Wednesday, June 4, 2008

Drink Red Wine And Live Longer

RED WINE may be the next best thing to the fabled elixir of youth, new research suggests.

A compound in the skin of red grapes has been found to curb the effects of ageing, even when taken in tiny doses. Scientists believe the discovery, made in mice, may explain the so-called
"French paradox".

Experts have long puzzled over the fact that people in regions of France where food is soaked in saturated fat have astonishingly healthy hearts and arteries. Plant chemicals in red wine, which often accompanies French meals, have been suggested as a possible explanation.

The new study highlights one compound, resveratrol, which is known to have anti-cancer and anti-inflammatory properties. Experiments with mice indicated that low doses of resveratrol mimic the effects of calorie restriction to combat ageing. Previous research has shown that reducing dietary calories by 20 to 30 per cent can extend lifespan and prevent genetic changes linked to ageing in a range of animals. Resveratrol appears to influence the same biological pathway, say the scientists.

Professor Tomas Prolla, from the University of Wisconsin-Madison in the US, author of the research published this week in the online journal, said: "Resveratrol is active in much lower doses than previously thought and mimics a significant fraction of the profile of calorific restriction at the gene expression level."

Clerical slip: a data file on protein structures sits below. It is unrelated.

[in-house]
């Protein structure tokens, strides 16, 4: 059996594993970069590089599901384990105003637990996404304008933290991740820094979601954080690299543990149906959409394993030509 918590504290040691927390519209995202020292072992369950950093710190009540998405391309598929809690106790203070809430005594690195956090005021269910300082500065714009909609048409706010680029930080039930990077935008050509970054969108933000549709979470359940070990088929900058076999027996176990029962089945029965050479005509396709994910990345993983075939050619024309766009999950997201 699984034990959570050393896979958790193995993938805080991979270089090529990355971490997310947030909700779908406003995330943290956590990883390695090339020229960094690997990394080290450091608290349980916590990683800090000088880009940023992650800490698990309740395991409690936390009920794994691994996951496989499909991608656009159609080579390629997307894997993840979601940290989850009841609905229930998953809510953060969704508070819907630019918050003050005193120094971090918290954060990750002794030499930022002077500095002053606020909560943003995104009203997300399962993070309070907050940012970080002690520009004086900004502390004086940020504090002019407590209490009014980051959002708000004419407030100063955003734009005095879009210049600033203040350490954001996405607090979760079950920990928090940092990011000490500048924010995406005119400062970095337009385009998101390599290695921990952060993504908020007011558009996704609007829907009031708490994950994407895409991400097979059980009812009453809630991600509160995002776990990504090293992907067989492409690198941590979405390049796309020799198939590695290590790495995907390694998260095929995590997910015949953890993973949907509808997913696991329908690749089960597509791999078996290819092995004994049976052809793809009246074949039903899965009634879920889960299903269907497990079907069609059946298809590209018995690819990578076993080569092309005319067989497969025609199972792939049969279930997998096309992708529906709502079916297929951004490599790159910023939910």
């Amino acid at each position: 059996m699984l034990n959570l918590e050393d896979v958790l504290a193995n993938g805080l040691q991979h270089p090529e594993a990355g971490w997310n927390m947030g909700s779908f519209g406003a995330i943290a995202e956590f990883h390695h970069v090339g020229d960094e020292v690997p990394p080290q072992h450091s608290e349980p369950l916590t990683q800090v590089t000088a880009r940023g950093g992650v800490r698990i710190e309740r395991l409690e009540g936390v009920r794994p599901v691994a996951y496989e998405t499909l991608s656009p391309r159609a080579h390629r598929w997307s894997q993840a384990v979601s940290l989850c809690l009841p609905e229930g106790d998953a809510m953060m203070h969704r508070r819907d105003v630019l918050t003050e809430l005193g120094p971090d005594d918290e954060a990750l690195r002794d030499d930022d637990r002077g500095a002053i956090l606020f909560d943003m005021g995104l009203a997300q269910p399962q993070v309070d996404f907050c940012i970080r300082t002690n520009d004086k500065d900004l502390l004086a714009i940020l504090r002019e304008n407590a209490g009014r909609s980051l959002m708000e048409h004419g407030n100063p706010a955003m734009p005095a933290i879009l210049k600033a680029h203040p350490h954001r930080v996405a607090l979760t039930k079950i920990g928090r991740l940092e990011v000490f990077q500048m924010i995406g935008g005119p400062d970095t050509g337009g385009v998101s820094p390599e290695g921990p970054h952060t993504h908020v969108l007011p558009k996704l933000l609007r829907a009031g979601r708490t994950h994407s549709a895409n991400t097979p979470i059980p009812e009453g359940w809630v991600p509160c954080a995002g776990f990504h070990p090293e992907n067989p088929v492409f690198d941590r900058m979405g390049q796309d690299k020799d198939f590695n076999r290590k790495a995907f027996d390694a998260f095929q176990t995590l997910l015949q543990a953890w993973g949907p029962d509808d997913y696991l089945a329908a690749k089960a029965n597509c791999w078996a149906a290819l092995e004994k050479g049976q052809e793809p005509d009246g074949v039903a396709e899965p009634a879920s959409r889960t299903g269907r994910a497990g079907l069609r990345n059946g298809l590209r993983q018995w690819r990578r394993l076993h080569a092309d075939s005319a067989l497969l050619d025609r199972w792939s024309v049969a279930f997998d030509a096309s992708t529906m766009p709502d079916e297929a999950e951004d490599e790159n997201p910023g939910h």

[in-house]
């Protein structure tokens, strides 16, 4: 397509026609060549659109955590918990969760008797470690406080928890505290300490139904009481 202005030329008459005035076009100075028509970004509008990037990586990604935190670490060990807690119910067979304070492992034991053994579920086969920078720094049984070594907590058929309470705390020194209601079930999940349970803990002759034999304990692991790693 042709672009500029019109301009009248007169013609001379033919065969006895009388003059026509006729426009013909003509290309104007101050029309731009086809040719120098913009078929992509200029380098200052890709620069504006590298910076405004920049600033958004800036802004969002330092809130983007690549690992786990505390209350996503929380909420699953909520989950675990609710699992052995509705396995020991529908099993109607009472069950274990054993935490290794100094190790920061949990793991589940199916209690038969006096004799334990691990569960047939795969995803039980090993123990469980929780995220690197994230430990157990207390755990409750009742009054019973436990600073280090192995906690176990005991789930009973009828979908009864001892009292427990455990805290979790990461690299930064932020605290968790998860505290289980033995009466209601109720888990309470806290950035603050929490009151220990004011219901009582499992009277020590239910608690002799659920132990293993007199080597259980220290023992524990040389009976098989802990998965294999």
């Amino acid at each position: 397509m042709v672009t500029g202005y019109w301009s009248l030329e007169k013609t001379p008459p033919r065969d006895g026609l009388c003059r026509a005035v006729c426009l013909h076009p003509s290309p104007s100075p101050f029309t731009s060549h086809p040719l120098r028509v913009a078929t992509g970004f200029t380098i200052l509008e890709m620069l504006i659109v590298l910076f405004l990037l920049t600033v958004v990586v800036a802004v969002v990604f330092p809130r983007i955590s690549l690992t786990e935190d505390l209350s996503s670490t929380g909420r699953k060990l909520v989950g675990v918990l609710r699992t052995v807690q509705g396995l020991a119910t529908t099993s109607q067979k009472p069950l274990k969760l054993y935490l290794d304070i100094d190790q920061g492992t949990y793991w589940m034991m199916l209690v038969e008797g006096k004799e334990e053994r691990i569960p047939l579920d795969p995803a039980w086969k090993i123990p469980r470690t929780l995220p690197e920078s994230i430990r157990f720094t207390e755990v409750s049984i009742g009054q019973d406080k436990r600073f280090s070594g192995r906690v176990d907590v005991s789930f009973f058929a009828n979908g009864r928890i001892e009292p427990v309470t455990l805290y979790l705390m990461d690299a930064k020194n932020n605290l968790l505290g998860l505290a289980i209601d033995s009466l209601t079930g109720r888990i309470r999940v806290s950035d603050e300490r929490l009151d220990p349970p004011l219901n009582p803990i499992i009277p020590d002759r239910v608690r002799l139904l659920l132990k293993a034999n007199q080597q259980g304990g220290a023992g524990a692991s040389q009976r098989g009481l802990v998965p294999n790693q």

The scientists investigated the influence of resveratrol by looking for changes in gene expression, or activity, in heart, muscle and brain tissues. As animals age, gene activity in different parts of the body changes as genes are switched on and off.

In the mouse heart there are at least 1,029 genes whose functions alter with age, leading to impaired function. When mice are fed a restricted diet, 90 per cent of this age-related change is
prevented.

The study found that low doses of resveratrol blocked harmful changes in 92 percent of the heart genes. At the same time, declines in heart function associated with ageing were prevented.
A glass of red wine, or food supplements containing even small doses of resveratrol, were likely to represent a "robust intervention in the retardation of cardiac ageing," the scientists wrote.

Prof Prolla said: "There must be a few master biochemical pathways activated in response to caloric restriction, which in turn activate many other pathways. And resveratrol seems to activate some of these master pathways as well."Whether or not resveratrol can extend life span will require further study.

Resveratrol is produced naturally by plants when they are under attack by bacteria or fungi. The compound is abundant in the skin of red grapes. Its concentration in red wine varies greatly depending on the grape variety. Smaller amounts of resveratrol are also found in blueberries, bilberries, cranberries and peanuts.

1 comment:

Chester said...

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